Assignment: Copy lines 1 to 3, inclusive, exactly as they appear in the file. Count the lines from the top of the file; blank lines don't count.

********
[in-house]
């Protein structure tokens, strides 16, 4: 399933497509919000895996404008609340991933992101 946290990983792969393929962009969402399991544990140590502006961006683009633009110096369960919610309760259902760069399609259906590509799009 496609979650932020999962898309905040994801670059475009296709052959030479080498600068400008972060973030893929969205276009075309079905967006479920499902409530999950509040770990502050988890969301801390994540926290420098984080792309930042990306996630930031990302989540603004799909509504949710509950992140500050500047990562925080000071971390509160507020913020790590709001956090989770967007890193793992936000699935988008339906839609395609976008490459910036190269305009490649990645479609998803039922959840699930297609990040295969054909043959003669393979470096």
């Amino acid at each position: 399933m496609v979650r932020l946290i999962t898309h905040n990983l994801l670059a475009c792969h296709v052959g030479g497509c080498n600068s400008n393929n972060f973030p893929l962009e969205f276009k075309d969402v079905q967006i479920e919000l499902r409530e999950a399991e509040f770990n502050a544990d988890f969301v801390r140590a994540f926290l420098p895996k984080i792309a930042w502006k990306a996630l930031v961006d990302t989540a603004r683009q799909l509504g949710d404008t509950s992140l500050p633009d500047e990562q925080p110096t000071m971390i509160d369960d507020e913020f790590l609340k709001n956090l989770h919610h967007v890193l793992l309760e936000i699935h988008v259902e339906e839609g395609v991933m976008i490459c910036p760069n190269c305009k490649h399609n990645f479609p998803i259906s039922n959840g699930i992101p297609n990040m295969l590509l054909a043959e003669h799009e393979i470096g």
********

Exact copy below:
[in-house]
């Protein structure tokens, strides 16, 4: 399933497509919000895996404008609340991933992101 946290990983792969393929962009969402399991544990140590502006961006683009633009110096369960919610309760259902760069399609259906590509799009 496609979650932020999962898309905040994801670059475009296709052959030479080498600068400008972060973030893929969205276009075309079905967006479920499902409530999950509040770990502050988890969301801390994540926290420098984080792309930042990306996630930031990302989540603004799909509504949710509950992140500050500047990562925080000071971390509160507020913020790590709001956090989770967007890193793992936000699935988008339906839609395609976008490459910036190269305009490649990645479609998803039922959840699930297609990040295969054909043959003669393979470096």
């Amino acid at each position: 399933m496609v979650r932020l946290i999962t898309h905040n990983l994801l670059a475009c792969h296709v052959g030479g497509c080498n600068s400008n393929n972060f973030p893929l962009e969205f276009k075309d969402v079905q967006i479920e919000l499902r409530e999950a399991e509040f770990n502050a544990d988890f969301v801390r140590a994540f926290l420098p895996k984080i792309a930042w502006k990306a996630l930031v961006d990302t989540a603004r683009q799909l509504g949710d404008t509950s992140l500050p633009d500047e990562q925080p110096t000071m971390i509160d369960d507020e913020f790590l609340k709001n956090l989770h919610h967007v890193l793992l309760e936000i699935h988008v259902e339906e839609g395609v991933m976008i490459c910036p760069n190269c305009k490649h399609n990645f479609p998803i259906s039922n959840g699930i992101p297609n990040m295969l590509l054909a043959e003669h799009e393979i470096g």